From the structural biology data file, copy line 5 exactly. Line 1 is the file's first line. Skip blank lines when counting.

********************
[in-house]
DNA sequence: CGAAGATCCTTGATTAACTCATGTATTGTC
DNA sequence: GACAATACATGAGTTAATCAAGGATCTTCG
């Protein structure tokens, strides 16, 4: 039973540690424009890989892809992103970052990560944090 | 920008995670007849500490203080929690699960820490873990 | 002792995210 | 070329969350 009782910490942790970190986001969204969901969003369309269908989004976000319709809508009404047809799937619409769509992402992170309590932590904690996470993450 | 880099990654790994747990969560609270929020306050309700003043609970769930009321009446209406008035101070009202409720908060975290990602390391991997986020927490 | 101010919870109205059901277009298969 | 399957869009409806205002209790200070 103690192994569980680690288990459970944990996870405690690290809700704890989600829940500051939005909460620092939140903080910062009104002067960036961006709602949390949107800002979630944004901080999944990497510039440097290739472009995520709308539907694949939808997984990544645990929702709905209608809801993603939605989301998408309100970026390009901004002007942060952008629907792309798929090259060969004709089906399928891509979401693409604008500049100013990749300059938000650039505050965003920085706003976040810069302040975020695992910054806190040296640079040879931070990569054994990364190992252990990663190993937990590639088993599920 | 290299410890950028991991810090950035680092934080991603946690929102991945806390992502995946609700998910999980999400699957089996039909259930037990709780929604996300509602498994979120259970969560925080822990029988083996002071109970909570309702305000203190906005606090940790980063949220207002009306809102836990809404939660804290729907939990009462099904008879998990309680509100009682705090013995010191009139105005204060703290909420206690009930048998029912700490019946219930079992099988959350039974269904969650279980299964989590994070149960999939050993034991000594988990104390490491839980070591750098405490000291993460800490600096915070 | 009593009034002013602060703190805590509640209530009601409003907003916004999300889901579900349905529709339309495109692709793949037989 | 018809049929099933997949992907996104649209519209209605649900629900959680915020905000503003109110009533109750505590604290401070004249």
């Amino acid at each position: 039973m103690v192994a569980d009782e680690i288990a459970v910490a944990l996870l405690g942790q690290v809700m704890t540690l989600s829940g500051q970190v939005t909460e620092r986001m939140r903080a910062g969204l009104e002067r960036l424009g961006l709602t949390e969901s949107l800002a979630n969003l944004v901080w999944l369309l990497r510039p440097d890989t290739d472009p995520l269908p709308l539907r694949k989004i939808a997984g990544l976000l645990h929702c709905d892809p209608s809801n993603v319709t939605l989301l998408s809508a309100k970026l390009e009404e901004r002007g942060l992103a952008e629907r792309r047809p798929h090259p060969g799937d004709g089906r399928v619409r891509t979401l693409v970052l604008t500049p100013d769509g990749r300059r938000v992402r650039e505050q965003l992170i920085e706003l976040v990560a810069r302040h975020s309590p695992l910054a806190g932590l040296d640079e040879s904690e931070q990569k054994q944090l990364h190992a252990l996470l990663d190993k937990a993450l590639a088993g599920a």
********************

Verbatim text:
């Amino acid at each position: 039973m103690v192994a569980d009782e680690i288990a459970v910490a944990l996870l405690g942790q690290v809700m704890t540690l989600s829940g500051q970190v939005t909460e620092r986001m939140r903080a910062g969204l009104e002067r960036l424009g961006l709602t949390e969901s949107l800002a979630n969003l944004v901080w999944l369309l990497r510039p440097d890989t290739d472009p995520l269908p709308l539907r694949k989004i939808a997984g990544l976000l645990h929702c709905d892809p209608s809801n993603v319709t939605l989301l998408s809508a309100k970026l390009e009404e901004r002007g942060l992103a952008e629907r792309r047809p798929h090259p060969g799937d004709g089906r399928v619409r891509t979401l693409v970052l604008t500049p100013d769509g990749r300059r938000v992402r650039e505050q965003l992170i920085e706003l976040v990560a810069r302040h975020s309590p695992l910054a806190g932590l040296d640079e040879s904690e931070q990569k054994q944090l990364h190992a252990l996470l990663d190993k937990a993450l590639a088993g599920a």